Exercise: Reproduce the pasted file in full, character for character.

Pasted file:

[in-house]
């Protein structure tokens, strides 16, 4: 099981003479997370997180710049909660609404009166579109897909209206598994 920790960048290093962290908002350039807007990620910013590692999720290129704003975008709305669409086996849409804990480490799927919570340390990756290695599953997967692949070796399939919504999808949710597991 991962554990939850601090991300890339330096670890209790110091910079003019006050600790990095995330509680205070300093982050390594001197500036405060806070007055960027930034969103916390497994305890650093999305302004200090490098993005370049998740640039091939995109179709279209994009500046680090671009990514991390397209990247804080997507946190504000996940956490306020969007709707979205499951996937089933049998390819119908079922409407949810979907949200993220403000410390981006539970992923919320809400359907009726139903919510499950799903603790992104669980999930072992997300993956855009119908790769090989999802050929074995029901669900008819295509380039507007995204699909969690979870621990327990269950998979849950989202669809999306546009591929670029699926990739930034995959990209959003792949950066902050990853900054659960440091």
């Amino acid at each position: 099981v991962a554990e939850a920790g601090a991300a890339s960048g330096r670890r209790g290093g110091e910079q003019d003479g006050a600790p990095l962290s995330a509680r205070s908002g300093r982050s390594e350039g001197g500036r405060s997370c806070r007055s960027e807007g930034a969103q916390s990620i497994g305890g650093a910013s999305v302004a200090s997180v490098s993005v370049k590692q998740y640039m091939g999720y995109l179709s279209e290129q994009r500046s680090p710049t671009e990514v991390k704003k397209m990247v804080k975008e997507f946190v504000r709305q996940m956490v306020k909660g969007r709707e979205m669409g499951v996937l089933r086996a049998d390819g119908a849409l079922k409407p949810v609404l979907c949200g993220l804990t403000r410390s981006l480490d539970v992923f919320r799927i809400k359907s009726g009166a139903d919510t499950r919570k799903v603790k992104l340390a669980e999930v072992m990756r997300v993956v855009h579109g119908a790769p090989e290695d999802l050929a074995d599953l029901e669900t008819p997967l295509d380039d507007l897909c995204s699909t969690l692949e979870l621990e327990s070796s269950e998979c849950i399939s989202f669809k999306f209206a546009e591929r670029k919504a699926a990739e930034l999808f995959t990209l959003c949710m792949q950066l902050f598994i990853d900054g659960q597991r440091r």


[in-house]
């Protein structure tokens, strides 16, 4: 099981003479997370997180710049909660609404009166579109897909209206598994 920790960048290093962290908002350039807007990620910013590692999720290129704003975008709305669409086996849409804990480490799927919570340390990756290695599953997967692949070796399939919504999808949710597991 991962554990939850601090991300890339330096670890209790110091910079003019006050600790990095995330509680205070300093982050390594001197500036405060806070007055960027930034969103916390497994305890650093999305302004200090490098993005370049998740640039091939995109179709279209994009500046680090671009990514991390397209990247804080997507946190504000996940956490306020969007709707979205499951996937089933049998390819119908079922409407949810979907949200993220403000410390981006539970992923919320809400359907009726139903919510499950799903603790992104669980999930072992997300993956855009119908790769090989999802050929074995029901669900008819295509380039507007995204699909969690979870621990327990269950998979849950989202669809999306546009591929670029699926990739930034995959990209959003792949950066902050990853900054659960440091």
């Amino acid at each position: 099981v991962a554990e939850a920790g601090a991300a890339s960048g330096r670890r209790g290093g110091e910079q003019d003479g006050a600790p990095l962290s995330a509680r205070s908002g300093r982050s390594e350039g001197g500036r405060s997370c806070r007055s960027e807007g930034a969103q916390s990620i497994g305890g650093a910013s999305v302004a200090s997180v490098s993005v370049k590692q998740y640039m091939g999720y995109l179709s279209e290129q994009r500046s680090p710049t671009e990514v991390k704003k397209m990247v804080k975008e997507f946190v504000r709305q996940m956490v306020k909660g969007r709707e979205m669409g499951v996937l089933r086996a049998d390819g119908a849409l079922k409407p949810v609404l979907c949200g993220l804990t403000r410390s981006l480490d539970v992923f919320r799927i809400k359907s009726g009166a139903d919510t499950r919570k799903v603790k992104l340390a669980e999930v072992m990756r997300v993956v855009h579109g119908a790769p090989e290695d999802l050929a074995d599953l029901e669900t008819p997967l295509d380039d507007l897909c995204s699909t969690l692949e979870l621990e327990s070796s269950e998979c849950i399939s989202f669809k999306f209206a546009e591929r670029k919504a699926a990739e930034l999808f995959t990209l959003c949710m792949q950066l902050f598994i990853d900054g659960q597991r440091r």